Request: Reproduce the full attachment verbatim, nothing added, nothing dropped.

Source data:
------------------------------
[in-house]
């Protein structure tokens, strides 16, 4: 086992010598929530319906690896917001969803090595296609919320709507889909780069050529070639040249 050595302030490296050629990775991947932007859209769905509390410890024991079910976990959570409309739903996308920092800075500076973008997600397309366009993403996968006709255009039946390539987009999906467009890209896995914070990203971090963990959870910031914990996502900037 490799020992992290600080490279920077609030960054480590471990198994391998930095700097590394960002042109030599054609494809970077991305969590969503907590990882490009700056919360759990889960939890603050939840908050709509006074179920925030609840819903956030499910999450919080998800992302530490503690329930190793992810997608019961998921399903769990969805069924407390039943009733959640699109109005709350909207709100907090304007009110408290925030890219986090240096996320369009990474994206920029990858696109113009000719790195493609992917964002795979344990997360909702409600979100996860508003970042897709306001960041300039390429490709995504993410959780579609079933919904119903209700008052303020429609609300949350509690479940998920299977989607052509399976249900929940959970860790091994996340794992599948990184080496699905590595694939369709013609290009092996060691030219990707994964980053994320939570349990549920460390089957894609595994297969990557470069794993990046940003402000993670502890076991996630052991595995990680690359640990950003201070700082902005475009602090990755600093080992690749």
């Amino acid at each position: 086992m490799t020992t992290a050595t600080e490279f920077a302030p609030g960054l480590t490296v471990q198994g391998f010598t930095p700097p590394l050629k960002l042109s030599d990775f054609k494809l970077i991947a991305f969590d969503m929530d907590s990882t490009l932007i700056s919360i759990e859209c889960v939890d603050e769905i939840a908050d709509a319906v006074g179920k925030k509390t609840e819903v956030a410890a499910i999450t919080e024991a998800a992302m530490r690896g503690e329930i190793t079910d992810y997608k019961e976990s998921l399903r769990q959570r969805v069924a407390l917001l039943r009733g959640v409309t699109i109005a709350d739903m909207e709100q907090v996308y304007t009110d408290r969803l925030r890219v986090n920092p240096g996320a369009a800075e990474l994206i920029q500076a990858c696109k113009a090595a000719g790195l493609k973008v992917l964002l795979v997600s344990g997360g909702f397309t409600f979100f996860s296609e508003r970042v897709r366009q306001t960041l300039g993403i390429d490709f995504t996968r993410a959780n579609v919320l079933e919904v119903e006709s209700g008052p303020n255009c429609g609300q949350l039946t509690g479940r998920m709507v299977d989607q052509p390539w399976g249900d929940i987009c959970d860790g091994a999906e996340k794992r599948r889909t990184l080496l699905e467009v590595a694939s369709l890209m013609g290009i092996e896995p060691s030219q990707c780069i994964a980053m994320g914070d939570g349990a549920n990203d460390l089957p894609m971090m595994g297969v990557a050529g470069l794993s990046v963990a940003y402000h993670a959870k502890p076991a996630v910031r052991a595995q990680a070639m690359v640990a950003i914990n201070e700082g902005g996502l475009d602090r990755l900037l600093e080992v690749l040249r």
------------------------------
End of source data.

[in-house]
């Protein structure tokens, strides 16, 4: 086992010598929530319906690896917001969803090595296609919320709507889909780069050529070639040249 050595302030490296050629990775991947932007859209769905509390410890024991079910976990959570409309739903996308920092800075500076973008997600397309366009993403996968006709255009039946390539987009999906467009890209896995914070990203971090963990959870910031914990996502900037 490799020992992290600080490279920077609030960054480590471990198994391998930095700097590394960002042109030599054609494809970077991305969590969503907590990882490009700056919360759990889960939890603050939840908050709509006074179920925030609840819903956030499910999450919080998800992302530490503690329930190793992810997608019961998921399903769990969805069924407390039943009733959640699109109005709350909207709100907090304007009110408290925030890219986090240096996320369009990474994206920029990858696109113009000719790195493609992917964002795979344990997360909702409600979100996860508003970042897709306001960041300039390429490709995504993410959780579609079933919904119903209700008052303020429609609300949350509690479940998920299977989607052509399976249900929940959970860790091994996340794992599948990184080496699905590595694939369709013609290009092996060691030219990707994964980053994320939570349990549920460390089957894609595994297969990557470069794993990046940003402000993670502890076991996630052991595995990680690359640990950003201070700082902005475009602090990755600093080992690749």
């Amino acid at each position: 086992m490799t020992t992290a050595t600080e490279f920077a302030p609030g960054l480590t490296v471990q198994g391998f010598t930095p700097p590394l050629k960002l042109s030599d990775f054609k494809l970077i991947a991305f969590d969503m929530d907590s990882t490009l932007i700056s919360i759990e859209c889960v939890d603050e769905i939840a908050d709509a319906v006074g179920k925030k509390t609840e819903v956030a410890a499910i999450t919080e024991a998800a992302m530490r690896g503690e329930i190793t079910d992810y997608k019961e976990s998921l399903r769990q959570r969805v069924a407390l917001l039943r009733g959640v409309t699109i109005a709350d739903m909207e709100q907090v996308y304007t009110d408290r969803l925030r890219v986090n920092p240096g996320a369009a800075e990474l994206i920029q500076a990858c696109k113009a090595a000719g790195l493609k973008v992917l964002l795979v997600s344990g997360g909702f397309t409600f979100f996860s296609e508003r970042v897709r366009q306001t960041l300039g993403i390429d490709f995504t996968r993410a959780n579609v919320l079933e919904v119903e006709s209700g008052p303020n255009c429609g609300q949350l039946t509690g479940r998920m709507v299977d989607q052509p390539w399976g249900d929940i987009c959970d860790g091994a999906e996340k794992r599948r889909t990184l080496l699905e467009v590595a694939s369709l890209m013609g290009i092996e896995p060691s030219q990707c780069i994964a980053m994320g914070d939570g349990a549920n990203d460390l089957p894609m971090m595994g297969v990557a050529g470069l794993s990046v963990a940003y402000h993670a959870k502890p076991a996630v910031r052991a595995q990680a070639m690359v640990a950003i914990n201070e700082g902005g996502l475009d602090r990755l900037l600093e080992v690749l040249r």